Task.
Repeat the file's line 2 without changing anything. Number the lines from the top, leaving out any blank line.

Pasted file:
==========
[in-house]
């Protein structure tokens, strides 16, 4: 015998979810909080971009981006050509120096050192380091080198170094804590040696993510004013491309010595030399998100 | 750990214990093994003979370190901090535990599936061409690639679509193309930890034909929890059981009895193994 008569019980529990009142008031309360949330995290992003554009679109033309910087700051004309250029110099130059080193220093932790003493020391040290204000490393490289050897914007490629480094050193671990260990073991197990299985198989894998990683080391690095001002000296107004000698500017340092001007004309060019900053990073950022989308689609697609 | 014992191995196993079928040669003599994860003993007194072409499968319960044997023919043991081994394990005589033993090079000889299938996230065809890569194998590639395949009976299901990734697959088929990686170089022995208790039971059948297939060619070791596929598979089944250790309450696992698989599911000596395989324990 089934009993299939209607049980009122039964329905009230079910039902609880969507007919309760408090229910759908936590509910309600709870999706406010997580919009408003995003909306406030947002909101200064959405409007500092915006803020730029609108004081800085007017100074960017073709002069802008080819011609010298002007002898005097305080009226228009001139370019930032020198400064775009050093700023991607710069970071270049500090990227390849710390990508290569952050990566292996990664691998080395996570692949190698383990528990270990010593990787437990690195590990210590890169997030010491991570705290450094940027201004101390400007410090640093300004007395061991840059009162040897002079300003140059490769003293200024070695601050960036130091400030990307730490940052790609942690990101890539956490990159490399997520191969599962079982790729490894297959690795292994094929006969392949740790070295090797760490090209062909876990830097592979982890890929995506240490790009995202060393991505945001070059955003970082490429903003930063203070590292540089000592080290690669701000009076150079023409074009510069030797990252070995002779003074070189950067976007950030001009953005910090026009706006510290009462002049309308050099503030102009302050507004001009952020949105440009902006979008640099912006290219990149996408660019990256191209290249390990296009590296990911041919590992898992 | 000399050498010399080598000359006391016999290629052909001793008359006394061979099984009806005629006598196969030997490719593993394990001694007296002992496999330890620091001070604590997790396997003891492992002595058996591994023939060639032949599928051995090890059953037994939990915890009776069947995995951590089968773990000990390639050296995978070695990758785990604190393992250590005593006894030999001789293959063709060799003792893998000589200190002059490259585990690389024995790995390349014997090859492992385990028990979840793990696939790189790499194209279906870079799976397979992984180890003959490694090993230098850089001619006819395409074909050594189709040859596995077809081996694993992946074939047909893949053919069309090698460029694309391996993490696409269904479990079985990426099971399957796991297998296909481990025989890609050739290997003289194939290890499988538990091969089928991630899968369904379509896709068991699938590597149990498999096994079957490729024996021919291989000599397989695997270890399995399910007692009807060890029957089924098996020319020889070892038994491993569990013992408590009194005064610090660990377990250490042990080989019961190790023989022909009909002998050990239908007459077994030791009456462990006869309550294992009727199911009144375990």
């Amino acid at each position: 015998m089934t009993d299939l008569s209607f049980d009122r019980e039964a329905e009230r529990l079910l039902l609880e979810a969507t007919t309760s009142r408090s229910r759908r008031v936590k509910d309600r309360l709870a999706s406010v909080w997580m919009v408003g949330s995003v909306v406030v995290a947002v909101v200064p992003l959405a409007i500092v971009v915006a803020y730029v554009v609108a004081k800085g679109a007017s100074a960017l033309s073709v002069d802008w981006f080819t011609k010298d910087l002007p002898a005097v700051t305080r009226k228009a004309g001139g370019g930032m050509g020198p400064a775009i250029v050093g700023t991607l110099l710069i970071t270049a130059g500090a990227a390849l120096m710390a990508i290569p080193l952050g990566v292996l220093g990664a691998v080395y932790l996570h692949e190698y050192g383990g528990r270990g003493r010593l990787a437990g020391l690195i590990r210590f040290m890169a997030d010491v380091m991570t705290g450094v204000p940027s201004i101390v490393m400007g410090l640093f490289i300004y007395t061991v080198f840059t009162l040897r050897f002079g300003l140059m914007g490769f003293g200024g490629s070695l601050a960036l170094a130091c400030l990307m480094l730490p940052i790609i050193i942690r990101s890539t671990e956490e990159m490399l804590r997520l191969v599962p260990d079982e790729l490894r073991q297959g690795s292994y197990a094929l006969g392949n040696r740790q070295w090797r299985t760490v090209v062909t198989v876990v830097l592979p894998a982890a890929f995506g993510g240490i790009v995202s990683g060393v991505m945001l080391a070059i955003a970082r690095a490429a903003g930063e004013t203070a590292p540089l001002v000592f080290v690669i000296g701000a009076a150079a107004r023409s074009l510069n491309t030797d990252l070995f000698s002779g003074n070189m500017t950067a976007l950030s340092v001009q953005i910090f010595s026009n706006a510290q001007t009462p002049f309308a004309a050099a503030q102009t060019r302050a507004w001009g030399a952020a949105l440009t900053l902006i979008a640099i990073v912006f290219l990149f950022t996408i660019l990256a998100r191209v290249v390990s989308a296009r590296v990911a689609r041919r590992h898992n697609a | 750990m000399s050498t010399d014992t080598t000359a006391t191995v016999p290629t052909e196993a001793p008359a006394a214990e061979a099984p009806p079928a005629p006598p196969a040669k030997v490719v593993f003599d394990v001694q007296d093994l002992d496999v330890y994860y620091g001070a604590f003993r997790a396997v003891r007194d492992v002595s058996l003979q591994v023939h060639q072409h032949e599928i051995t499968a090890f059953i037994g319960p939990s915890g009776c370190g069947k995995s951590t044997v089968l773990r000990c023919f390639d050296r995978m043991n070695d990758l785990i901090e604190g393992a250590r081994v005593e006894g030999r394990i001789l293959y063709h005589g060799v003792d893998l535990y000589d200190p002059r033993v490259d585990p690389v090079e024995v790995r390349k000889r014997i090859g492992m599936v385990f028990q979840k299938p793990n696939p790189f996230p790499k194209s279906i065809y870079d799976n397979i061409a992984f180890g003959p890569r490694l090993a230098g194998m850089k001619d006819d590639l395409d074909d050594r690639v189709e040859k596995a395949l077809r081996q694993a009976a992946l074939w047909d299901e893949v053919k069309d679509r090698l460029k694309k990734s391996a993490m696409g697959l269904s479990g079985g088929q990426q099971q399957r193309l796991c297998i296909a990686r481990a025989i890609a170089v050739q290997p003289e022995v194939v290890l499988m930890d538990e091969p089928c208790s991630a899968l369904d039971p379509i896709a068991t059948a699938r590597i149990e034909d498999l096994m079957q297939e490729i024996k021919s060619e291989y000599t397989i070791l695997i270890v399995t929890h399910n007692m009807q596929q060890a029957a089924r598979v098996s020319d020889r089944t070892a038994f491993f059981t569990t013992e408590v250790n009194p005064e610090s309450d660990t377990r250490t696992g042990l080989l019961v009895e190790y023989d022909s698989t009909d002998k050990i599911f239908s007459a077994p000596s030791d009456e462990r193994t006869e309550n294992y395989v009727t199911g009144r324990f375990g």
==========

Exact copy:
């Protein structure tokens, strides 16, 4: 015998979810909080971009981006050509120096050192380091080198170094804590040696993510004013491309010595030399998100 | 750990214990093994003979370190901090535990599936061409690639679509193309930890034909929890059981009895193994 008569019980529990009142008031309360949330995290992003554009679109033309910087700051004309250029110099130059080193220093932790003493020391040290204000490393490289050897914007490629480094050193671990260990073991197990299985198989894998990683080391690095001002000296107004000698500017340092001007004309060019900053990073950022989308689609697609 | 014992191995196993079928040669003599994860003993007194072409499968319960044997023919043991081994394990005589033993090079000889299938996230065809890569194998590639395949009976299901990734697959088929990686170089022995208790039971059948297939060619070791596929598979089944250790309450696992698989599911000596395989324990 089934009993299939209607049980009122039964329905009230079910039902609880969507007919309760408090229910759908936590509910309600709870999706406010997580919009408003995003909306406030947002909101200064959405409007500092915006803020730029609108004081800085007017100074960017073709002069802008080819011609010298002007002898005097305080009226228009001139370019930032020198400064775009050093700023991607710069970071270049500090990227390849710390990508290569952050990566292996990664691998080395996570692949190698383990528990270990010593990787437990690195590990210590890169997030010491991570705290450094940027201004101390400007410090640093300004007395061991840059009162040897002079300003140059490769003293200024070695601050960036130091400030990307730490940052790609942690990101890539956490990159490399997520191969599962079982790729490894297959690795292994094929006969392949740790070295090797760490090209062909876990830097592979982890890929995506240490790009995202060393991505945001070059955003970082490429903003930063203070590292540089000592080290690669701000009076150079023409074009510069030797990252070995002779003074070189950067976007950030001009953005910090026009706006510290009462002049309308050099503030102009302050507004001009952020949105440009902006979008640099912006290219990149996408660019990256191209290249390990296009590296990911041919590992898992 | 000399050498010399080598000359006391016999290629052909001793008359006394061979099984009806005629006598196969030997490719593993394990001694007296002992496999330890620091001070604590997790396997003891492992002595058996591994023939060639032949599928051995090890059953037994939990915890009776069947995995951590089968773990000990390639050296995978070695990758785990604190393992250590005593006894030999001789293959063709060799003792893998000589200190002059490259585990690389024995790995390349014997090859492992385990028990979840793990696939790189790499194209279906870079799976397979992984180890003959490694090993230098850089001619006819395409074909050594189709040859596995077809081996694993992946074939047909893949053919069309090698460029694309391996993490696409269904479990079985990426099971399957796991297998296909481990025989890609050739290997003289194939290890499988538990091969089928991630899968369904379509896709068991699938590597149990498999096994079957490729024996021919291989000599397989695997270890399995399910007692009807060890029957089924098996020319020889070892038994491993569990013992408590009194005064610090660990377990250490042990080989019961190790023989022909009909002998050990239908007459077994030791009456462990006869309550294992009727199911009144375990």